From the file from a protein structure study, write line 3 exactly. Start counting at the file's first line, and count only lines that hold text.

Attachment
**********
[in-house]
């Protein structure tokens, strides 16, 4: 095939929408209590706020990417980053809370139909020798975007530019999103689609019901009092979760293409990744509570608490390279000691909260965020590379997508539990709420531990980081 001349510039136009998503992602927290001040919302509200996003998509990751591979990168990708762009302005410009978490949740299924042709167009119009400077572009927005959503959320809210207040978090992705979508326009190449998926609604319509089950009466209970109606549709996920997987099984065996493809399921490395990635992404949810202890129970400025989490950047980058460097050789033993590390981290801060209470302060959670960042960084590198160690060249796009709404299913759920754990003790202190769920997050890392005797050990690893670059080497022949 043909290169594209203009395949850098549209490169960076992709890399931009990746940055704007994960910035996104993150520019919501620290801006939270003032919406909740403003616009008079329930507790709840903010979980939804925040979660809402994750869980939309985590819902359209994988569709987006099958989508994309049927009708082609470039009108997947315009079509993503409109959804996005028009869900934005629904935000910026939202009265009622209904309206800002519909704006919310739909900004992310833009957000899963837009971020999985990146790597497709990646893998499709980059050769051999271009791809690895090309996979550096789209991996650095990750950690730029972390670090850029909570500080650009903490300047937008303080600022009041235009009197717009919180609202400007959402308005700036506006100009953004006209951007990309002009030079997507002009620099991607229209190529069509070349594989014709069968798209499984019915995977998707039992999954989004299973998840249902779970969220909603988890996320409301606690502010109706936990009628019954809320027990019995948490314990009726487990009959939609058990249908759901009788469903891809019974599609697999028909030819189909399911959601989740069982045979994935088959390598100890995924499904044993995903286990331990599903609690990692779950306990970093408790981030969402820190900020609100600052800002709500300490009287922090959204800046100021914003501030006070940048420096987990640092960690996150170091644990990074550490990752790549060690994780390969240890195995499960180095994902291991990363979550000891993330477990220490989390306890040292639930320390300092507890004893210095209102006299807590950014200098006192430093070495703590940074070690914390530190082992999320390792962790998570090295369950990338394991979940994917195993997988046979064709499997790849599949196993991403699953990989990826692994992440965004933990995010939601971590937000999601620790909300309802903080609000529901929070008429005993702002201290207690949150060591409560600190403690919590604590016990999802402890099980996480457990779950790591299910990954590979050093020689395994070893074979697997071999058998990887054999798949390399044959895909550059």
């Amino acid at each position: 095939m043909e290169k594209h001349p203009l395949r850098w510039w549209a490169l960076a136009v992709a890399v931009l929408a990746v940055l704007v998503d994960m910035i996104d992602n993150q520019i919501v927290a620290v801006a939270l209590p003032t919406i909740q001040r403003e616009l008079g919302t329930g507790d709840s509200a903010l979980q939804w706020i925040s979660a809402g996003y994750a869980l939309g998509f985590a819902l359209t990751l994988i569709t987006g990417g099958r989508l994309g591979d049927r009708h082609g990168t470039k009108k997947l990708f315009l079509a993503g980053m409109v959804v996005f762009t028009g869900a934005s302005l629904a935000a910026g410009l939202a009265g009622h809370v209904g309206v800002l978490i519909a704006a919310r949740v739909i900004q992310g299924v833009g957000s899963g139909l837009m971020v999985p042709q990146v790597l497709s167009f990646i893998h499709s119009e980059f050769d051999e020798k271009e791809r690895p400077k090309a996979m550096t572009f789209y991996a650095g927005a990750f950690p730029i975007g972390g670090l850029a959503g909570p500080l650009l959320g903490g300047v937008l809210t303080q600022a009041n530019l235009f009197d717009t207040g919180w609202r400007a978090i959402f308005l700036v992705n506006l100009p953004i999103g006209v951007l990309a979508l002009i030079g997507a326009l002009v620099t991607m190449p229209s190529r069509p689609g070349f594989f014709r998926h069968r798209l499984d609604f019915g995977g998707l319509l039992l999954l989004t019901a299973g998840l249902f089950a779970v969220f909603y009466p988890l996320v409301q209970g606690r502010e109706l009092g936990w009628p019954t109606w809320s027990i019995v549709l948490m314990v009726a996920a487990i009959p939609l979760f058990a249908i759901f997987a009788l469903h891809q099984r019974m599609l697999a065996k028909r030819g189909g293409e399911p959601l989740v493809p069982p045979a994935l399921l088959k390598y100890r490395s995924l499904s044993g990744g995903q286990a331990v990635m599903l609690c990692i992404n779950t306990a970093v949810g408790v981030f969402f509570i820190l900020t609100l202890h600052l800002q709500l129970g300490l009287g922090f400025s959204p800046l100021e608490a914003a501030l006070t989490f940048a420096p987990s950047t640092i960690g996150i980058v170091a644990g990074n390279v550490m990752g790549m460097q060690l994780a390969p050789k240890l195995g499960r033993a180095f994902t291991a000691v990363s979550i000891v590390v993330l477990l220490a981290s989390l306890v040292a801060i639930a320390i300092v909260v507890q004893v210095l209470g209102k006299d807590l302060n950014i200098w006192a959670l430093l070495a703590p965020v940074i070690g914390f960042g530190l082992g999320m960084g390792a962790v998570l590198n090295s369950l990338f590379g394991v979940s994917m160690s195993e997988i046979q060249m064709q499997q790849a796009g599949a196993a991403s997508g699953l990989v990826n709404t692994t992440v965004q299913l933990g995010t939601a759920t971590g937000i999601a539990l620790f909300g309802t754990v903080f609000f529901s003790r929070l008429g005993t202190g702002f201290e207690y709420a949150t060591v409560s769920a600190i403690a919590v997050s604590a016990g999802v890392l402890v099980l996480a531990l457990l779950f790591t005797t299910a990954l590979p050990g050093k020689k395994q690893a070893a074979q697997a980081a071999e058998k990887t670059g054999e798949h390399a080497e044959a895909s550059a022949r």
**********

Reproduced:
């Amino acid at each position: 095939m043909e290169k594209h001349p203009l395949r850098w510039w549209a490169l960076a136009v992709a890399v931009l929408a990746v940055l704007v998503d994960m910035i996104d992602n993150q520019i919501v927290a620290v801006a939270l209590p003032t919406i909740q001040r403003e616009l008079g919302t329930g507790d709840s509200a903010l979980q939804w706020i925040s979660a809402g996003y994750a869980l939309g998509f985590a819902l359209t990751l994988i569709t987006g990417g099958r989508l994309g591979d049927r009708h082609g990168t470039k009108k997947l990708f315009l079509a993503g980053m409109v959804v996005f762009t028009g869900a934005s302005l629904a935000a910026g410009l939202a009265g009622h809370v209904g309206v800002l978490i519909a704006a919310r949740v739909i900004q992310g299924v833009g957000s899963g139909l837009m971020v999985p042709q990146v790597l497709s167009f990646i893998h499709s119009e980059f050769d051999e020798k271009e791809r690895p400077k090309a996979m550096t572009f789209y991996a650095g927005a990750f950690p730029i975007g972390g670090l850029a959503g909570p500080l650009l959320g903490g300047v937008l809210t303080q600022a009041n530019l235009f009197d717009t207040g919180w609202r400007a978090i959402f308005l700036v992705n506006l100009p953004i999103g006209v951007l990309a979508l002009i030079g997507a326009l002009v620099t991607m190449p229209s190529r069509p689609g070349f594989f014709r998926h069968r798209l499984d609604f019915g995977g998707l319509l039992l999954l989004t019901a299973g998840l249902f089950a779970v969220f909603y009466p988890l996320v409301q209970g606690r502010e109706l009092g936990w009628p019954t109606w809320s027990i019995v549709l948490m314990v009726a996920a487990i009959p939609l979760f058990a249908i759901f997987a009788l469903h891809q099984r019974m599609l697999a065996k028909r030819g189909g293409e399911p959601l989740v493809p069982p045979a994935l399921l088959k390598y100890r490395s995924l499904s044993g990744g995903q286990a331990v990635m599903l609690c990692i992404n779950t306990a970093v949810g408790v981030f969402f509570i820190l900020t609100l202890h600052l800002q709500l129970g300490l009287g922090f400025s959204p800046l100021e608490a914003a501030l006070t989490f940048a420096p987990s950047t640092i960690g996150i980058v170091a644990g990074n390279v550490m990752g790549m460097q060690l994780a390969p050789k240890l195995g499960r033993a180095f994902t291991a000691v990363s979550i000891v590390v993330l477990l220490a981290s989390l306890v040292a801060i639930a320390i300092v909260v507890q004893v210095l209470g209102k006299d807590l302060n950014i200098w006192a959670l430093l070495a703590p965020v940074i070690g914390f960042g530190l082992g999320m960084g390792a962790v998570l590198n090295s369950l990338f590379g394991v979940s994917m160690s195993e997988i046979q060249m064709q499997q790849a796009g599949a196993a991403s997508g699953l990989v990826n709404t692994t992440v965004q299913l933990g995010t939601a759920t971590g937000i999601a539990l620790f909300g309802t754990v903080f609000f529901s003790r929070l008429g005993t202190g702002f201290e207690y709420a949150t060591v409560s769920a600190i403690a919590v997050s604590a016990g999802v890392l402890v099980l996480a531990l457990l779950f790591t005797t299910a990954l590979p050990g050093k020689k395994q690893a070893a074979q697997a980081a071999e058998k990887t670059g054999e798949h390399a080497e044959a895909s550059a022949r």